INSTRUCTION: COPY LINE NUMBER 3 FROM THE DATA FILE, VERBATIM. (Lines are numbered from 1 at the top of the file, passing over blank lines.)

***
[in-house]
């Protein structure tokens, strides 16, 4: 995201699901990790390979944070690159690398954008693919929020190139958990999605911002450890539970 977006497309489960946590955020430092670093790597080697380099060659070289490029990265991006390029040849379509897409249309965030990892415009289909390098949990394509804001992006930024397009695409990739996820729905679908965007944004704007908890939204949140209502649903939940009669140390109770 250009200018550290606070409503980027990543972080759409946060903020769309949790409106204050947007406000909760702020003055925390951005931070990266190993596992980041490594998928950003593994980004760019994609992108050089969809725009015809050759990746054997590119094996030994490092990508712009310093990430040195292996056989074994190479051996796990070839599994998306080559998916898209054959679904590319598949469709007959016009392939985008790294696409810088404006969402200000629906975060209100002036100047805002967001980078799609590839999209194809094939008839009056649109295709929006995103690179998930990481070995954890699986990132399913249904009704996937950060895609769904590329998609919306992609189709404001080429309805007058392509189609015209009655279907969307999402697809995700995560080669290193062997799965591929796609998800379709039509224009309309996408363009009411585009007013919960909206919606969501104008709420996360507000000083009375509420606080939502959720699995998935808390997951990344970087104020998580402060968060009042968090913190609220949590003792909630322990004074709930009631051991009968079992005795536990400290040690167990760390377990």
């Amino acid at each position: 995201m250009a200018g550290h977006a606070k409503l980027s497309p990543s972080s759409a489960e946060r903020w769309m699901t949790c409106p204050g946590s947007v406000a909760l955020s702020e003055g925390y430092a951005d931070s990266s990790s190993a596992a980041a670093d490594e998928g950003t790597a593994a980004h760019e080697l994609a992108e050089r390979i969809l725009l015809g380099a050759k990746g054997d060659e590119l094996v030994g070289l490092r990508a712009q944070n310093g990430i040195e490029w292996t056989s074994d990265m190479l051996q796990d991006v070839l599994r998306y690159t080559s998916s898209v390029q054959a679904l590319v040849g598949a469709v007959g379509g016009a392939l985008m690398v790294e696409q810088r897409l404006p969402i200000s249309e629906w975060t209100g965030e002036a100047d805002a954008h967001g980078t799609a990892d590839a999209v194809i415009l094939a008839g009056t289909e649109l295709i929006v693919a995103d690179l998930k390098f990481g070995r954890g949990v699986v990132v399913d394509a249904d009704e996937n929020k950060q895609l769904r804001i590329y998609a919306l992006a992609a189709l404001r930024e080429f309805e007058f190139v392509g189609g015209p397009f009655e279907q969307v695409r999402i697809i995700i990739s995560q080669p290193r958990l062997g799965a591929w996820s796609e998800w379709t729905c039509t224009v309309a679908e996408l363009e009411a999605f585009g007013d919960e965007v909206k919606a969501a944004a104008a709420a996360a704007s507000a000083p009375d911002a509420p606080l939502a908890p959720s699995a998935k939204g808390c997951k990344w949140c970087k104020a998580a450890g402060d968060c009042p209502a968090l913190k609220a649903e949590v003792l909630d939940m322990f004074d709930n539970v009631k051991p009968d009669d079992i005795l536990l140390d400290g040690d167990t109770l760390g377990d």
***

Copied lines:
């Amino acid at each position: 995201m250009a200018g550290h977006a606070k409503l980027s497309p990543s972080s759409a489960e946060r903020w769309m699901t949790c409106p204050g946590s947007v406000a909760l955020s702020e003055g925390y430092a951005d931070s990266s990790s190993a596992a980041a670093d490594e998928g950003t790597a593994a980004h760019e080697l994609a992108e050089r390979i969809l725009l015809g380099a050759k990746g054997d060659e590119l094996v030994g070289l490092r990508a712009q944070n310093g990430i040195e490029w292996t056989s074994d990265m190479l051996q796990d991006v070839l599994r998306y690159t080559s998916s898209v390029q054959a679904l590319v040849g598949a469709v007959g379509g016009a392939l985008m690398v790294e696409q810088r897409l404006p969402i200000s249309e629906w975060t209100g965030e002036a100047d805002a954008h967001g980078t799609a990892d590839a999209v194809i415009l094939a008839g009056t289909e649109l295709i929006v693919a995103d690179l998930k390098f990481g070995r954890g949990v699986v990132v399913d394509a249904d009704e996937n929020k950060q895609l769904r804001i590329y998609a919306l992006a992609a189709l404001r930024e080429f309805e007058f190139v392509g189609g015209p397009f009655e279907q969307v695409r999402i697809i995700i990739s995560q080669p290193r958990l062997g799965a591929w996820s796609e998800w379709t729905c039509t224009v309309a679908e996408l363009e009411a999605f585009g007013d919960e965007v909206k919606a969501a944004a104008a709420a996360a704007s507000a000083p009375d911002a509420p606080l939502a908890p959720s699995a998935k939204g808390c997951k990344w949140c970087k104020a998580a450890g402060d968060c009042p209502a968090l913190k609220a649903e949590v003792l909630d939940m322990f004074d709930n539970v009631k051991p009968d009669d079992i005795l536990l140390d400290g040690d167990t109770l760390g377990d």